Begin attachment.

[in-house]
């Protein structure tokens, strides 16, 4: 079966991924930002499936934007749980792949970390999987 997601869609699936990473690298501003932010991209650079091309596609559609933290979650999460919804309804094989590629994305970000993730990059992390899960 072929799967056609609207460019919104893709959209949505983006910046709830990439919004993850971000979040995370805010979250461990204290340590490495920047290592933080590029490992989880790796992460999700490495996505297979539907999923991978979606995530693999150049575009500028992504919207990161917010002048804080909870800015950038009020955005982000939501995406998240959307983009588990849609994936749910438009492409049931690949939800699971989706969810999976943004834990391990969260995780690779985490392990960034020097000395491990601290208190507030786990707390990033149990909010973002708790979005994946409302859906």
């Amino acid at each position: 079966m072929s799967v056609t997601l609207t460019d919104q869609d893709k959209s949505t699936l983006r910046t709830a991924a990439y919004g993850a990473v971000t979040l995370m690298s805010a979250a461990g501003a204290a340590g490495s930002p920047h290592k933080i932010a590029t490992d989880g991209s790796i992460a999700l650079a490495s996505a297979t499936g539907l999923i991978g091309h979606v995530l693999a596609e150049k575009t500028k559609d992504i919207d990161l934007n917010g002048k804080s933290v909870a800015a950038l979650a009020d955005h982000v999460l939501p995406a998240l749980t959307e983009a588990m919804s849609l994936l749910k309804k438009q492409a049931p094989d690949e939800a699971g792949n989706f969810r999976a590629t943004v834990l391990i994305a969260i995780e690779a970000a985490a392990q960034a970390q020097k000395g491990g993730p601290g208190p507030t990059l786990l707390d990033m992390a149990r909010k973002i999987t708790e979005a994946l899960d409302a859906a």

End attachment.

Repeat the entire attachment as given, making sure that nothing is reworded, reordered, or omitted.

[in-house]
């Protein structure tokens, strides 16, 4: 079966991924930002499936934007749980792949970390999987 997601869609699936990473690298501003932010991209650079091309596609559609933290979650999460919804309804094989590629994305970000993730990059992390899960 072929799967056609609207460019919104893709959209949505983006910046709830990439919004993850971000979040995370805010979250461990204290340590490495920047290592933080590029490992989880790796992460999700490495996505297979539907999923991978979606995530693999150049575009500028992504919207990161917010002048804080909870800015950038009020955005982000939501995406998240959307983009588990849609994936749910438009492409049931690949939800699971989706969810999976943004834990391990969260995780690779985490392990960034020097000395491990601290208190507030786990707390990033149990909010973002708790979005994946409302859906």
């Amino acid at each position: 079966m072929s799967v056609t997601l609207t460019d919104q869609d893709k959209s949505t699936l983006r910046t709830a991924a990439y919004g993850a990473v971000t979040l995370m690298s805010a979250a461990g501003a204290a340590g490495s930002p920047h290592k933080i932010a590029t490992d989880g991209s790796i992460a999700l650079a490495s996505a297979t499936g539907l999923i991978g091309h979606v995530l693999a596609e150049k575009t500028k559609d992504i919207d990161l934007n917010g002048k804080s933290v909870a800015a950038l979650a009020d955005h982000v999460l939501p995406a998240l749980t959307e983009a588990m919804s849609l994936l749910k309804k438009q492409a049931p094989d690949e939800a699971g792949n989706f969810r999976a590629t943004v834990l391990i994305a969260i995780e690779a970000a985490a392990q960034a970390q020097k000395g491990g993730p601290g208190p507030t990059l786990l707390d990033m992390a149990r909010k973002i999987t708790e979005a994946l899960d409302a859906a």